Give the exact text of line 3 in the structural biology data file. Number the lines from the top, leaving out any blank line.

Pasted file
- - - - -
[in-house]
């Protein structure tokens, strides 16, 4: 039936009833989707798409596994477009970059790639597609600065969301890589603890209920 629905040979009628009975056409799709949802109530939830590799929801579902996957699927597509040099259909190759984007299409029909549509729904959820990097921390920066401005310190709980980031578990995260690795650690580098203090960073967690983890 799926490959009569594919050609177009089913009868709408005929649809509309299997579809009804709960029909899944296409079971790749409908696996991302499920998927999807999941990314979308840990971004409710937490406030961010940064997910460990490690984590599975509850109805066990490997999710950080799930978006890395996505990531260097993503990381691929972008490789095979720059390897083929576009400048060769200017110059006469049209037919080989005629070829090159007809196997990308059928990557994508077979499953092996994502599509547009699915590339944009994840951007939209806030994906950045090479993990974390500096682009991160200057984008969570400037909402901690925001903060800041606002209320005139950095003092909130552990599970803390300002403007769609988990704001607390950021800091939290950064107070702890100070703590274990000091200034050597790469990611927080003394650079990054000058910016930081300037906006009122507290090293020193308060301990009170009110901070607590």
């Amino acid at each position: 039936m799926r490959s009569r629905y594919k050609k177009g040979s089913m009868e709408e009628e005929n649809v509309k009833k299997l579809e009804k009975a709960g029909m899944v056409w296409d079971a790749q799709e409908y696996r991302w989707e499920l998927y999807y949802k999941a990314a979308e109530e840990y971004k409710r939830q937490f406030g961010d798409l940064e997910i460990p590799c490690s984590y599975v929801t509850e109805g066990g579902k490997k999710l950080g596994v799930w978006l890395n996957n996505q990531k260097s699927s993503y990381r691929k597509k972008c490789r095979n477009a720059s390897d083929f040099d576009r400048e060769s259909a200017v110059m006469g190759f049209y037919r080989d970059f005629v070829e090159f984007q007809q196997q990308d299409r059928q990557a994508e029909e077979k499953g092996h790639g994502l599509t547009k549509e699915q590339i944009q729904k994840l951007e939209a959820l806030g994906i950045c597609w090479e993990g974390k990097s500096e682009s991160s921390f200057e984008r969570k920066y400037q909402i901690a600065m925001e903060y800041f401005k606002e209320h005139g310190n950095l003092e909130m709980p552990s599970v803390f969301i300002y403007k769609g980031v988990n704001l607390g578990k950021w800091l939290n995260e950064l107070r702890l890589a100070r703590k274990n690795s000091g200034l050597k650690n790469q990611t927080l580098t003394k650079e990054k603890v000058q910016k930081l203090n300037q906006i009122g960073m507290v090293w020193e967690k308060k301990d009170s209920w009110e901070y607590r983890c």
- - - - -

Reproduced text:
């Amino acid at each position: 039936m799926r490959s009569r629905y594919k050609k177009g040979s089913m009868e709408e009628e005929n649809v509309k009833k299997l579809e009804k009975a709960g029909m899944v056409w296409d079971a790749q799709e409908y696996r991302w989707e499920l998927y999807y949802k999941a990314a979308e109530e840990y971004k409710r939830q937490f406030g961010d798409l940064e997910i460990p590799c490690s984590y599975v929801t509850e109805g066990g579902k490997k999710l950080g596994v799930w978006l890395n996957n996505q990531k260097s699927s993503y990381r691929k597509k972008c490789r095979n477009a720059s390897d083929f040099d576009r400048e060769s259909a200017v110059m006469g190759f049209y037919r080989d970059f005629v070829e090159f984007q007809q196997q990308d299409r059928q990557a994508e029909e077979k499953g092996h790639g994502l599509t547009k549509e699915q590339i944009q729904k994840l951007e939209a959820l806030g994906i950045c597609w090479e993990g974390k990097s500096e682009s991160s921390f200057e984008r969570k920066y400037q909402i901690a600065m925001e903060y800041f401005k606002e209320h005139g310190n950095l003092e909130m709980p552990s599970v803390f969301i300002y403007k769609g980031v988990n704001l607390g578990k950021w800091l939290n995260e950064l107070r702890l890589a100070r703590k274990n690795s000091g200034l050597k650690n790469q990611t927080l580098t003394k650079e990054k603890v000058q910016k930081l203090n300037q906006i009122g960073m507290v090293w020193e967690k308060k301990d009170s209920w009110e901070y607590r983890c």